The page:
How do the larvae get onboard the bees? Well, I looked high and low and didn't see much except this small aggregation of Oil Beetle larvae waiting in ambush on the tip of some young willow leaves.
Here is a photo of some Oil Beetle larvae waiting in ambush in a Coltsfoot flower.
Hey, look! Here come a little green bee! Let's see what happens!
In the photo below that same larva has disappeared because it has scrambled up onto the unsuspecting bee.
I looked at many flowers and only saw two with larvae in waiting. As I mentioned, I also looked an the tips of many branches and stems and only saw one small aggregation of the larvae. Obviously the little green bees are picking up their passengers at scattered locations or I haven't learned to look at the right spots.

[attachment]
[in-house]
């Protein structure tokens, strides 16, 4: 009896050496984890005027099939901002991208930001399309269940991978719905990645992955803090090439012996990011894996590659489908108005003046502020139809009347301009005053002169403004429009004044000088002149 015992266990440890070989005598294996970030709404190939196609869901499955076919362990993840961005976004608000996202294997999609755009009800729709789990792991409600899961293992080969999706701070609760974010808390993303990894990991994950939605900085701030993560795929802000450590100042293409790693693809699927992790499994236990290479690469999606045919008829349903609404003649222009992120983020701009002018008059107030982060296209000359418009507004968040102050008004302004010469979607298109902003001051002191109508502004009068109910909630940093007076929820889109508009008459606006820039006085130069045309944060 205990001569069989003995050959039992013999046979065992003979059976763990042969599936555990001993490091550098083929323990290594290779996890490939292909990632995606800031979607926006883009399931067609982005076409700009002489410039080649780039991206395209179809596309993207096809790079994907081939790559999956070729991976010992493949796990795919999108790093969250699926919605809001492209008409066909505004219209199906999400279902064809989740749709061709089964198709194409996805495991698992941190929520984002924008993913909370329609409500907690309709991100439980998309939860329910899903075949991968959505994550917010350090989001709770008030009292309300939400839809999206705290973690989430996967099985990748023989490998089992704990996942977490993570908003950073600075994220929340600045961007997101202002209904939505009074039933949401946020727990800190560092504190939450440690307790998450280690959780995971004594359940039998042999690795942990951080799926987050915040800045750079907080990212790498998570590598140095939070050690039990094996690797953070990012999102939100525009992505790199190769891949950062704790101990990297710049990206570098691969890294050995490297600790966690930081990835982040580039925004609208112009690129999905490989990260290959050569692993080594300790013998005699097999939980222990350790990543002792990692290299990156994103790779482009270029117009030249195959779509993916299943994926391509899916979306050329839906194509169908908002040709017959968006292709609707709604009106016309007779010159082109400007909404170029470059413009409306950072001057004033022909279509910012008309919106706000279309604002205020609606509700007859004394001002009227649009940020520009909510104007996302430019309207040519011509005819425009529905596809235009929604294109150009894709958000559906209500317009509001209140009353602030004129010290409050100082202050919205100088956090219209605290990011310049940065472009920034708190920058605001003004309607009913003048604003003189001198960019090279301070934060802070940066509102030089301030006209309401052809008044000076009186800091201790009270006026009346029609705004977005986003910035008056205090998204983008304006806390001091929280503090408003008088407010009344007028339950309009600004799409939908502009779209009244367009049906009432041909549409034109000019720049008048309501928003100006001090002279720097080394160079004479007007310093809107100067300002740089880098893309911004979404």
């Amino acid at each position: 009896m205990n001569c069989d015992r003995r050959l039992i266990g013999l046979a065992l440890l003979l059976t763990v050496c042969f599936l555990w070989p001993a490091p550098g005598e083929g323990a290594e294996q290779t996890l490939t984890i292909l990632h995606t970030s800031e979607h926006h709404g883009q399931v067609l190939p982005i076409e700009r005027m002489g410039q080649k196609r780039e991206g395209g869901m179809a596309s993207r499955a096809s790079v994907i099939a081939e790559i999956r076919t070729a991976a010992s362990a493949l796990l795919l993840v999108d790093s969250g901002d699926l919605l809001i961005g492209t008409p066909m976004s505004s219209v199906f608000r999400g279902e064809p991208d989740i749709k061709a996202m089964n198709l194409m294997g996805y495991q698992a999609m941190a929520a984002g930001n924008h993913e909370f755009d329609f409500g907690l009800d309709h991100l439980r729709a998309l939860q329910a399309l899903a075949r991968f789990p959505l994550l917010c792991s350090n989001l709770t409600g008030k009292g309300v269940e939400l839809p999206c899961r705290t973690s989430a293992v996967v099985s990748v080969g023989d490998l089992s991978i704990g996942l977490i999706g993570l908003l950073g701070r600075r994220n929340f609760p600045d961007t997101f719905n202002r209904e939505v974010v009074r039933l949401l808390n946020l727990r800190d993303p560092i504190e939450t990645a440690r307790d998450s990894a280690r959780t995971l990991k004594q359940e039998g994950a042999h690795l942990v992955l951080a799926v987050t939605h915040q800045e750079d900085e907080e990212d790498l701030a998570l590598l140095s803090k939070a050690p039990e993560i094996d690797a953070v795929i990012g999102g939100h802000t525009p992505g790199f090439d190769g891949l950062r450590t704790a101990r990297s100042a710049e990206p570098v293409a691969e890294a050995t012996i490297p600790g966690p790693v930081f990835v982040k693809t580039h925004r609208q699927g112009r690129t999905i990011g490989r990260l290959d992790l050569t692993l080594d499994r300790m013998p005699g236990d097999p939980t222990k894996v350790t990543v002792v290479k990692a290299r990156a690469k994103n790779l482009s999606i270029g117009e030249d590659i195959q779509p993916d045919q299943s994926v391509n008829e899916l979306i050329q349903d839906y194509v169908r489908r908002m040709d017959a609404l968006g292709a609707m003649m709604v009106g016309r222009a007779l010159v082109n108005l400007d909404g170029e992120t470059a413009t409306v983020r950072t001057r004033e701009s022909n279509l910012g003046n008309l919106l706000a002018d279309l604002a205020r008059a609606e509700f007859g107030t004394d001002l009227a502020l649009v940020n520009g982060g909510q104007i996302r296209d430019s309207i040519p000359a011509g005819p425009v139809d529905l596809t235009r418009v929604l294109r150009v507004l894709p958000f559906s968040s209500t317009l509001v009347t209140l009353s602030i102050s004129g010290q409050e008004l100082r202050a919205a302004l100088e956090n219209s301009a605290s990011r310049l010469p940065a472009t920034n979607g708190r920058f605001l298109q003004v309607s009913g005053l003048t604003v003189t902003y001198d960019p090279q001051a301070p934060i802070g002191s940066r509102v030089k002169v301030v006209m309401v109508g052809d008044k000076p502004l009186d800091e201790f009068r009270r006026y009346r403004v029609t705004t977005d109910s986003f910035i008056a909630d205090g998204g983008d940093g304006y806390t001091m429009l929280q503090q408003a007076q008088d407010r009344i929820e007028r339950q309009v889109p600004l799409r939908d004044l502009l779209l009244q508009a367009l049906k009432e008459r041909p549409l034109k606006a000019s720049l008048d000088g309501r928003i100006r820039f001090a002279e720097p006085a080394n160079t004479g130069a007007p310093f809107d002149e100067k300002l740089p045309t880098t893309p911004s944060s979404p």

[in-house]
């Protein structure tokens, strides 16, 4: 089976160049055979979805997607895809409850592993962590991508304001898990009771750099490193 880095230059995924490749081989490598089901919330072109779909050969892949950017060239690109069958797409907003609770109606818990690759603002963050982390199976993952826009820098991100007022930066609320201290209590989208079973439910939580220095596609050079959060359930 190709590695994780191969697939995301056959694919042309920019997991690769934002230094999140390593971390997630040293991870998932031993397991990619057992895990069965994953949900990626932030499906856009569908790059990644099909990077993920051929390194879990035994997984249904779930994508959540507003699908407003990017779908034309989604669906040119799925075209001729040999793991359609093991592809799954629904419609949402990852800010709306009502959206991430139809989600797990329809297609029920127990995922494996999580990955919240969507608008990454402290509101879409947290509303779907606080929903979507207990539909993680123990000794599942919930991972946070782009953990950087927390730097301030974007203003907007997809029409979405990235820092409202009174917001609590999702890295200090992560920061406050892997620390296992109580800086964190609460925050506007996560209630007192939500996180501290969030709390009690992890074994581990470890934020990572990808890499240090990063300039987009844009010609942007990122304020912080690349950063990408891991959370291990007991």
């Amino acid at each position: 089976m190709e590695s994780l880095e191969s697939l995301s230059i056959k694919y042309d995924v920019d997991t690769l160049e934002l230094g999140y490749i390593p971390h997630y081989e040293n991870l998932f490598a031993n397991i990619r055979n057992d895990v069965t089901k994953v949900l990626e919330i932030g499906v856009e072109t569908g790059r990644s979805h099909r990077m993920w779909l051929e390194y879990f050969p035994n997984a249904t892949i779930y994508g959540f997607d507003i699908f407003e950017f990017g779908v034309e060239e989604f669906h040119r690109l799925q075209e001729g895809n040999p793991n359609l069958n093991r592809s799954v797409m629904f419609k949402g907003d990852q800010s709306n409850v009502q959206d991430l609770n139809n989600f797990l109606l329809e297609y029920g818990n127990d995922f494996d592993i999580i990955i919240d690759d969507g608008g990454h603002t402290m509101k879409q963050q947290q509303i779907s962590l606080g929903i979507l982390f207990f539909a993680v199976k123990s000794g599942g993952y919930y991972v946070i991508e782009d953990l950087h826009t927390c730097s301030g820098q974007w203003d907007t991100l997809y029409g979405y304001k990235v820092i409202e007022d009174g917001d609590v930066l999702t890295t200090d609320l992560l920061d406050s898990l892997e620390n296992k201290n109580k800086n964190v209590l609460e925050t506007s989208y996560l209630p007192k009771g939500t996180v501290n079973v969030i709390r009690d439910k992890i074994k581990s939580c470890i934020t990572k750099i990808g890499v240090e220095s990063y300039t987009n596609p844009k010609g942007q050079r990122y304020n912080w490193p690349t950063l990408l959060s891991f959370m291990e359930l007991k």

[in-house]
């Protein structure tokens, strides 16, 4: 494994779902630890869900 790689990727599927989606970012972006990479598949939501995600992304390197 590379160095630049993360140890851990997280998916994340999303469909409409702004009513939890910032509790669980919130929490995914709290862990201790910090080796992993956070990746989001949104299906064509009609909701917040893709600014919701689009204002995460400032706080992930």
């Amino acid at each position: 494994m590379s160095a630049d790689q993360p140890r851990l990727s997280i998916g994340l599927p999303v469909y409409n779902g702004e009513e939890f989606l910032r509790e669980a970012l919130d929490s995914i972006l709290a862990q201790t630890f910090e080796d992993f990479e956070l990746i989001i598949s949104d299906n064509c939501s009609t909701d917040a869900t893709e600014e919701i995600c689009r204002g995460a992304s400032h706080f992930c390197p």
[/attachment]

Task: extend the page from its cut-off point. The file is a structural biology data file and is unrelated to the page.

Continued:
I think these larvae and their life style to be interesting. However, they go through hypermetamorphosis. The first instars, the ones that hitch rides, are very active and go scrambling around. Once they reach the a bees nest they soon molt and turn into more of a grub-like larvae before turning into an adult Oil Beetle.
I'm intrigued with the claws of the bee-riding larvae. In the photo below notice the position of the claws.
Think about it! Nearby those roadside willows, in quite a few Halictid bee nests there will soon be a bunch of plump, grub-like Oil Beetle larvae living large on the pollen/nectar supplied by the diligent work of some unlucky little green bees.
Judging by the amount of little green bees working the willows and Coltsfoot flowers, I'd have to say, "Not every flower nor every branch tip has little clingy larvae waiting in ambush... and plenty of these busy green bees never do pick up hitchhikers."
Do you have a small patch of willows to visit? I'll bet there's much to be seen there amongst the willow shoots.